Vibrating headband could offer a drug-free way to unblock a chronic stuffy nose, research finds
- Tests on 52 people showed that symptoms improved within a week of using the device
A vibrating headband could be a new, drug-free way to unblock a chronic, stuffy nose.
New research has found that the band is as good at reducing symptoms as steroid nasal sprays, which, while effective, can cause side effects such as nosebleeds.
Some decongestant sprays are also not suitable for certain patients, such as those with high blood pressure.
Patients wear the headband, which fits over the forehead, for two 15-minute sessions per day. Tests on 52 people showed that symptoms improved within a week of using the device.
Chronic nasal congestion affects one in five people at some point. It has several causes, including medications such as beta blockers and allergies to pet hair, dust mites or pollen (allergic rhinitis).
A vibrating headband could be a new, drug-free way to unblock a chronic, stuffy nose (stock image)
Whatever the cause, the irritation causes the blood vessels in the lining of the nose to swell, leading to excessive mucus production.
The swelling may spread beyond the nasal cavity into the sinuses (air-filled cavities in the skull that are connected to the nasal passages through small ducts). Normally these allow the mucus to drain.
The new headband sends sound waves to the bones above the nose. The vibrations travel to the blocked nasal cavity and sinuses, where they are believed to have a dual effect: they help reduce the swelling of the blood vessels (breaking down the inflammatory cells), while also helping to reduce the swelling of the blood vessels (breaking down the inflammatory cells). physically moving the mucus.
The battery-powered headband, which can be easily used at home, is controlled by an app on a smartphone. Patients first use this to take multiple images of their face, which are then analyzed to produce a grid showing the volume of the nose and sinuses. calculated. The app then determines the best frequency for the vibrations.
In a recent month-long study, 52 patients with chronic nasal congestion used the vibrating headband or a placebo headband (which made sound but did not emit vibrations).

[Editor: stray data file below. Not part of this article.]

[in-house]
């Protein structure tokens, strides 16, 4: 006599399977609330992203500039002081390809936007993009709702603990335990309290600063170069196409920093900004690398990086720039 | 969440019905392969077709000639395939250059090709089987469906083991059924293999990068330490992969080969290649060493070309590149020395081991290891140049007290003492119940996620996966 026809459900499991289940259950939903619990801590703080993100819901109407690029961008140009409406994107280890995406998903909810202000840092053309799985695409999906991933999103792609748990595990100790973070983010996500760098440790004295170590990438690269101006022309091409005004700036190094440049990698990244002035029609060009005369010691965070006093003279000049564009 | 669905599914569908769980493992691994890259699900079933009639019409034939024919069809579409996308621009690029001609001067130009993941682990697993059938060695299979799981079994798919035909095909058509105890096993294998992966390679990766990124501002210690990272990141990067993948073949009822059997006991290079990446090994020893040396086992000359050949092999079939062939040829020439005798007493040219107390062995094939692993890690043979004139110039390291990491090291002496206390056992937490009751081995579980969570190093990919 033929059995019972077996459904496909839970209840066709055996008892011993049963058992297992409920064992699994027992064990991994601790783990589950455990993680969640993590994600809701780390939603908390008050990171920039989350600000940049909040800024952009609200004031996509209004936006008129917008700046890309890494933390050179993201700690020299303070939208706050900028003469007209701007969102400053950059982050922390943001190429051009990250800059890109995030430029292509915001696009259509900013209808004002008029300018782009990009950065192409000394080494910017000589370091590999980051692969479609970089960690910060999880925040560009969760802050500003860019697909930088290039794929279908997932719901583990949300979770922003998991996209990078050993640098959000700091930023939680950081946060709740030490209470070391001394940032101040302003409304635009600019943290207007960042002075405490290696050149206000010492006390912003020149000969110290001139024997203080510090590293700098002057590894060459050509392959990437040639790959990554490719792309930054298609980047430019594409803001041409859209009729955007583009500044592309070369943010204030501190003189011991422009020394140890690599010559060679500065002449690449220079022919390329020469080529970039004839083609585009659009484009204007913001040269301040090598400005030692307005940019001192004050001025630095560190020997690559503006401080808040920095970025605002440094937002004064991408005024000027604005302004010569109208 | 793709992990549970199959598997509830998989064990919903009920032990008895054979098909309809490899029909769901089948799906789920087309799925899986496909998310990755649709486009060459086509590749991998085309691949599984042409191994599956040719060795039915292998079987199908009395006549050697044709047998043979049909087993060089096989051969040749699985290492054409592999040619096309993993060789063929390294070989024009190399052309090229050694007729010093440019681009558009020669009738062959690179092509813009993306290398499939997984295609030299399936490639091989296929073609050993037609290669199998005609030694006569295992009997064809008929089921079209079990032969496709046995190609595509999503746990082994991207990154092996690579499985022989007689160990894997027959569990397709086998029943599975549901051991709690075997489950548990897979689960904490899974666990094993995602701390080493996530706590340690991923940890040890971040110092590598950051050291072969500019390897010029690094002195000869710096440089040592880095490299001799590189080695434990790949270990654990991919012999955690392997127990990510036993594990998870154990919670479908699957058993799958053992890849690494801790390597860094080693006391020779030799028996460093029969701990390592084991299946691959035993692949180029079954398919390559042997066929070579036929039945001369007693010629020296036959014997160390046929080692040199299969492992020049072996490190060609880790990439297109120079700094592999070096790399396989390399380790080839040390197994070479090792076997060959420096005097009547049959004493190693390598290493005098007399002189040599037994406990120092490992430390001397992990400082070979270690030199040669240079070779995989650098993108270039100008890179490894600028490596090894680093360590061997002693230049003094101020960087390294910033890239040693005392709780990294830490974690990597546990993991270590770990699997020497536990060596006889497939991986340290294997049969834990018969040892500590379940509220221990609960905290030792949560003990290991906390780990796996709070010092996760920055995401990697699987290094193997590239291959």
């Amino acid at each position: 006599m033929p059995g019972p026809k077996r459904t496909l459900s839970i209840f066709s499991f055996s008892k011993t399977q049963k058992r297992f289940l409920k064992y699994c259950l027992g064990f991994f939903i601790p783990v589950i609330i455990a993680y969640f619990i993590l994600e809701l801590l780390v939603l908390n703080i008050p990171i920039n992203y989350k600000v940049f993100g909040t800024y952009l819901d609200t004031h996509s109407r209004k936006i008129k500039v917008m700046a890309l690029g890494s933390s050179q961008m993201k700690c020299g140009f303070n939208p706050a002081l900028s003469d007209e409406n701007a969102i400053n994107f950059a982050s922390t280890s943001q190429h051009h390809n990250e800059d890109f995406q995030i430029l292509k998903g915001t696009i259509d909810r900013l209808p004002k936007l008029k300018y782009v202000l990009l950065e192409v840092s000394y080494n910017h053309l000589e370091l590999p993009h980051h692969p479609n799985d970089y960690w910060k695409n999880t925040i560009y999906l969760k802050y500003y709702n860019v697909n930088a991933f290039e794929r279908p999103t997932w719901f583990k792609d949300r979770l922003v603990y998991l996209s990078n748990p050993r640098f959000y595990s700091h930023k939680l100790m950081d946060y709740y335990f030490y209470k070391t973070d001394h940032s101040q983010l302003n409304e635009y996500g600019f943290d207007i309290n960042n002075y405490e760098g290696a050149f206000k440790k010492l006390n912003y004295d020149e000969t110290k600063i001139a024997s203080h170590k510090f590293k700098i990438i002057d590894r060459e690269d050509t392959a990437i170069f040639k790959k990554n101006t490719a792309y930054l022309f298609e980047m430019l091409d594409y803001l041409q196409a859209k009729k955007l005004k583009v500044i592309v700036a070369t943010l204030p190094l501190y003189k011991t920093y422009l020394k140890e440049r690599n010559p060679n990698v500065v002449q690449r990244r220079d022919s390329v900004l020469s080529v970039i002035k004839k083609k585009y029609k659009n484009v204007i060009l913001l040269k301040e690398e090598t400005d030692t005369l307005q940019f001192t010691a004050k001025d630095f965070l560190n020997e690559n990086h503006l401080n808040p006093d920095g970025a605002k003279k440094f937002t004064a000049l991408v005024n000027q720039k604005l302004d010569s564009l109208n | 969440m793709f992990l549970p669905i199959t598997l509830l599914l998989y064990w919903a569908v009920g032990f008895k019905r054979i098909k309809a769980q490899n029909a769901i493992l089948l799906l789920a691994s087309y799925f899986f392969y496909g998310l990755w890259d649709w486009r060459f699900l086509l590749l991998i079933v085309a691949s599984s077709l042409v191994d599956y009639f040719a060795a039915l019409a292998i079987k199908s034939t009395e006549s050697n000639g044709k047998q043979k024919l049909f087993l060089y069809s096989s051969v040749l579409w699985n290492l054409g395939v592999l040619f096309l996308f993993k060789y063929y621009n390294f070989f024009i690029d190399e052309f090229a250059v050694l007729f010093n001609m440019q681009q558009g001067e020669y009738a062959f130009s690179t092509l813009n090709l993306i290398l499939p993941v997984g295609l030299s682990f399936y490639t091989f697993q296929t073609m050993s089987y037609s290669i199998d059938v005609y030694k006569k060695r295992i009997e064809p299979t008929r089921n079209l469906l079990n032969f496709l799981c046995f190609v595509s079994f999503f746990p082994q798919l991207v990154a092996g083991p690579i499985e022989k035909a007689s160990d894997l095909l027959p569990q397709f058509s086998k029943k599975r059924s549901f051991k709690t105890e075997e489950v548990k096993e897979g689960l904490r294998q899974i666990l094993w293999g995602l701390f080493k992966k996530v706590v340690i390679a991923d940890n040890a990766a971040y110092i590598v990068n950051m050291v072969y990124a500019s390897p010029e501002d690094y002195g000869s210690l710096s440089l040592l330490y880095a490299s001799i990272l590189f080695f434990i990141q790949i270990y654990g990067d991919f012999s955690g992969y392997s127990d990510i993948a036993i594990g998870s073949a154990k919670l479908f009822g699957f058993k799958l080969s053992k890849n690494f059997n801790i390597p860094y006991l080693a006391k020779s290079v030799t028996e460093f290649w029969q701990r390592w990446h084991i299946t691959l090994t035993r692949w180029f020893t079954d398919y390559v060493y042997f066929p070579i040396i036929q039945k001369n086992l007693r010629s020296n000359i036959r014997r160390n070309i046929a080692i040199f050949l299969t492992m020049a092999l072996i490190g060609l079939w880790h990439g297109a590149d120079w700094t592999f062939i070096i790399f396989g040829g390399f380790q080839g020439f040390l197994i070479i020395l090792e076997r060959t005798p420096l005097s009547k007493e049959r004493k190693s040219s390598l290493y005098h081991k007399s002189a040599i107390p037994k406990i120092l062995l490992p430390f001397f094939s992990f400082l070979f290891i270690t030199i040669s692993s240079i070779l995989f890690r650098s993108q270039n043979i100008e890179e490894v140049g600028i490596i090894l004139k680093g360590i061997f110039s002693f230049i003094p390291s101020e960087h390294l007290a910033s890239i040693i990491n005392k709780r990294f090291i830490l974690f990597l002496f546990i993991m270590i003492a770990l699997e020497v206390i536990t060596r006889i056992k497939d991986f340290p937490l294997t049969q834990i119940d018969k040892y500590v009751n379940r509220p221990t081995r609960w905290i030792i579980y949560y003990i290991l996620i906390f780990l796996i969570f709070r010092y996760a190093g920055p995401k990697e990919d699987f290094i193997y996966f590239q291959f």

Those who received the vibrating headband experienced improvements comparable to some nasal sprays and were significantly less congested than the group who had the placebo headband.
Chronic nasal congestion affects one in five people at some point. It has several causes, including medications such as beta blockers and allergies to pet hair, dust mites or pollen (stock image)
The University of Texas researchers said in the journal International Forum of Allergy & Rhinology that the band “may be an attractive alternative for patients who have difficulty adhering to pharmacological treatments.”
Commenting on this approach, Professor Jaydip Ray, an ear, nose and throat consultant at Sheffield Teaching Hospitals NHS Foundation Trust, said: ‘This is an interesting study. The social, economic and occupational impact of nasal congestion and congestion on the large number of patients is significant.”
He added that many people self-medicate for extended periods by using over-the-counter nasal decongestants, “resulting in rebound congestion (when the problem is worsened by overuse of the medication), which is even more difficult to cure.”
He said that ‘a positive outcome from this innovative multi-centre pilot study using a non-intrusive, non-pharmacological treatment option is very encouraging’, but ‘larger studies would be needed’.
More than six in 10 patients who were dependent on medications were able to stop or reduce them after a single treatment with radiofrequency waves to destroy the posterior nasal nerve (which helps control mucus production).
- Tapping a nerve in the nose can help treat chronic nasal congestion, according to a study of 129 patients at Witten/Herdecke University in Germany and other centers.